Moonlight Troupers’ The Adventures of Tom Sawyer
Not up to Twain’s standard
Good theater, like good fiction, convinces the audience to suspend its disbelief, and Mark Twain’s genius was his ability to convey place and personality with such unblinking realism that we embrace his story no matter how far-fetched. In The Adventures of Tom Sawyer, that meant accepting that Tom (John Patterson), a kid from a good home, could be best friends with the town delinquent, Huck Finn (Erik W. Alexis); that he could enlist others to do his chores; that he could win Becky Thatcher’s (Veronica Somers) heart despite his clumsy gifts of dead rodents and doorknobs; that he could overcome his fears and summon the strength to save the day not once but twice — pitted against the cold-blooded killer Injun Joe (Rashad Ferguson) in a court of law, and again in a cave of death.
I expected no less from this Moonlight Troupers’ production, but director Lars Tatom didn’t live up to Twain. First, he gave the challenging script of an unproven show (2010) that was criticized as “tame” even on Broadway to a cast composed mostly of debutants. He toyed with casting and costumes to the point of confusion. He failed to provide adequate direction to piece together episodes into a story. The result is a crazy quilt stitched in the dark by novices without a pattern. Were it not for the valiant performances of two seasoned actors, there would be no thread to hold the patchwork together.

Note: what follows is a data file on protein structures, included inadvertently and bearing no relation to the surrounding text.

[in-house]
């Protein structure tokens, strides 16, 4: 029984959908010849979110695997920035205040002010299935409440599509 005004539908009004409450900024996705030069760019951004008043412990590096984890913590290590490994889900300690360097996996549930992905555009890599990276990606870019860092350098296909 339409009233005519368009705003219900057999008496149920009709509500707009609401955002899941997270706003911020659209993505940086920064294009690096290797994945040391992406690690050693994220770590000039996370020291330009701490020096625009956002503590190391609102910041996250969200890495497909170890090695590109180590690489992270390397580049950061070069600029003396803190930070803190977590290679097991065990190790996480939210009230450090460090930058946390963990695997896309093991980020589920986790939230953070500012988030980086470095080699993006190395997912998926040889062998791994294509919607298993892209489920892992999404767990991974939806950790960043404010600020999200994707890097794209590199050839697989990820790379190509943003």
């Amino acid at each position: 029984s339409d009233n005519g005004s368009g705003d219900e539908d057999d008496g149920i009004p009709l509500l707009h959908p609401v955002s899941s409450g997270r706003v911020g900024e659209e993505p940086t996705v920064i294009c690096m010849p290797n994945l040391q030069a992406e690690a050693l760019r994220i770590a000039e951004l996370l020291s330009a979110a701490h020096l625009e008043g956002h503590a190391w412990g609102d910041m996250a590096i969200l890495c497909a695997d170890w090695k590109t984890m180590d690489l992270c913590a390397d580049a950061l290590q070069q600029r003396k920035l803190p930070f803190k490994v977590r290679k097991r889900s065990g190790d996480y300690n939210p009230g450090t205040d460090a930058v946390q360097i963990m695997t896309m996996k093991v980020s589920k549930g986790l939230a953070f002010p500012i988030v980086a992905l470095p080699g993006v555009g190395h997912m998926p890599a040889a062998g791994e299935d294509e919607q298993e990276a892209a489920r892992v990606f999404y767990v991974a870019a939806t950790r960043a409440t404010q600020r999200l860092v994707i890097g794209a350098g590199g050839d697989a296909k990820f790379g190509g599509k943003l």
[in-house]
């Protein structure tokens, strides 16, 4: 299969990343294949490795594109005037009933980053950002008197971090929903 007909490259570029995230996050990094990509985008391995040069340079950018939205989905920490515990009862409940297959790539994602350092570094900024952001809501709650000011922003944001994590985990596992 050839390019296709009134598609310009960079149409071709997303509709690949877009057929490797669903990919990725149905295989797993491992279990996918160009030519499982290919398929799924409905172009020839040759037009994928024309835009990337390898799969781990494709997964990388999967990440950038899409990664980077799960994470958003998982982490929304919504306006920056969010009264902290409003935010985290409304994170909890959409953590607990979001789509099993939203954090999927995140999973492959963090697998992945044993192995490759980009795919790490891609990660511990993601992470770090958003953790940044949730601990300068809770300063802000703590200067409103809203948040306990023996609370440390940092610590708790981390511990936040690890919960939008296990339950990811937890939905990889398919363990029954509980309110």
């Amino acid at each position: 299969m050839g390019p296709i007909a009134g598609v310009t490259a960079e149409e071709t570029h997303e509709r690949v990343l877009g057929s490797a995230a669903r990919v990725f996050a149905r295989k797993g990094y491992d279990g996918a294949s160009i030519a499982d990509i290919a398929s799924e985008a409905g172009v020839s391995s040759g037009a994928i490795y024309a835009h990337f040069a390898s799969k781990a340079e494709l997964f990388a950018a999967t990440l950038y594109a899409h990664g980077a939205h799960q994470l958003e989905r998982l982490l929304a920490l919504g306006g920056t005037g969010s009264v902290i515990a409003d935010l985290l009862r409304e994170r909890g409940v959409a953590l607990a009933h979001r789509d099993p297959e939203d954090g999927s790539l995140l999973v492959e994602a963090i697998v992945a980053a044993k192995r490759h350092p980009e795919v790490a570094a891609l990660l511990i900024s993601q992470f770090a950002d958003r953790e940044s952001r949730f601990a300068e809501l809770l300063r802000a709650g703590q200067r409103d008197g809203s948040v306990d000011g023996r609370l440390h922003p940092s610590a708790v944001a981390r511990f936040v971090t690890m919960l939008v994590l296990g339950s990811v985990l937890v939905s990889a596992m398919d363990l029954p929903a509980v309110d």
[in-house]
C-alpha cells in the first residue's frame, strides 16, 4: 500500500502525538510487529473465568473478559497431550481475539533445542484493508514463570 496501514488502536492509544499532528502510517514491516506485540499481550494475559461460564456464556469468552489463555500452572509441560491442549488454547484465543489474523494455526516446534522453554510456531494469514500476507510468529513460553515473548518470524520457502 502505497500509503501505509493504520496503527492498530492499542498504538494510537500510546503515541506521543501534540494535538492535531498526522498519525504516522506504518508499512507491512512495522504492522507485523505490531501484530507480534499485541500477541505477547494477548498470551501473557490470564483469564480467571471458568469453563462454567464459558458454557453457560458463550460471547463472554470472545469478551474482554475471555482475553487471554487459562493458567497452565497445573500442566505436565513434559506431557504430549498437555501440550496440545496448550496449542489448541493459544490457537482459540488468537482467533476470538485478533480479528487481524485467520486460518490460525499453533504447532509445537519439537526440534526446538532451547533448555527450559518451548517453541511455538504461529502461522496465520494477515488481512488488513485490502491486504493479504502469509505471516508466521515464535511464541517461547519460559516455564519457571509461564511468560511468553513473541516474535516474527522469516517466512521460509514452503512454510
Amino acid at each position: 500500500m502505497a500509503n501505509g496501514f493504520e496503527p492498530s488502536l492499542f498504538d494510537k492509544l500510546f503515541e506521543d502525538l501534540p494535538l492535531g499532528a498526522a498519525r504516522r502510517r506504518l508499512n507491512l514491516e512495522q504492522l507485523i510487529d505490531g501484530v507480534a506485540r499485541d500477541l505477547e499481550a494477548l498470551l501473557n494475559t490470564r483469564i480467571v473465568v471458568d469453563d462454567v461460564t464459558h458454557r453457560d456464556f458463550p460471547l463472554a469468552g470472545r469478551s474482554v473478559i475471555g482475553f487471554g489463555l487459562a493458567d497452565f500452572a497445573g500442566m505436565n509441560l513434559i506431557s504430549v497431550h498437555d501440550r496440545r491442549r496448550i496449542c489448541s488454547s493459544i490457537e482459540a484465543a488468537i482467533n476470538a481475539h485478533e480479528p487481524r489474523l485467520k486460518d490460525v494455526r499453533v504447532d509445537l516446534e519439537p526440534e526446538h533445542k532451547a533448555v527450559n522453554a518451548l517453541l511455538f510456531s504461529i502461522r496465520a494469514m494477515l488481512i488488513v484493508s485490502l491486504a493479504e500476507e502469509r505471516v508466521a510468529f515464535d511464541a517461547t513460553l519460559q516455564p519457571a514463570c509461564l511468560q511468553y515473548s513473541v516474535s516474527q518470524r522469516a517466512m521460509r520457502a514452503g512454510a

The program gives time and place as 1870s’ Missouri: one decade after the Emancipation Proclamation in a Civil War border state. Yet an African American plays the title role. The cast is attired in Depression-era garb, as if to lend plausibility to this innocent interracial love story. But if that were possible, there’d have been no need for the Civil Rights movement 30 years later. Revising history for artistic purposes does not change it.
Further non-traditional casting works with Flavia Perrotta in the pants role of Tom’s brother Sid and Vicki Goutzoulis as the androgynously dressed Doc Robinson. But neither decision added to the play. The choice of veteran actor Jerry Vess as Aunt Polly in drag, however, was inspired. With his authentic southern accent and comedic timing, he is perfect in the role.
Outside his sphere, the funny parts of this show aren’t funny.
Technically, the production is as convoluted as Tom’s tallest tales, dark as Injun Joe’s cave and dead as Doc Robinson. Dialogue is often indecipherable and delivered upstage. Blocking is vague with shifting boundaries. People walk through imaginary walls and get lost after taking four steps. The generic hick accents are insulting, and the random snatches of folk music that sometimes usher in the choppy scenes are brief or inaudible. Only the square dances, which serve as prologue and epilogue, provide excitement.
Most of these problems could — and should — have been fixed.
Actors sound more positive notes. Alexis’s Huck is nuanced and credible. Ferguson does a good bad seed. Somers’ Becky is coy and cute. Justin Hargadon makes a spirited Minister.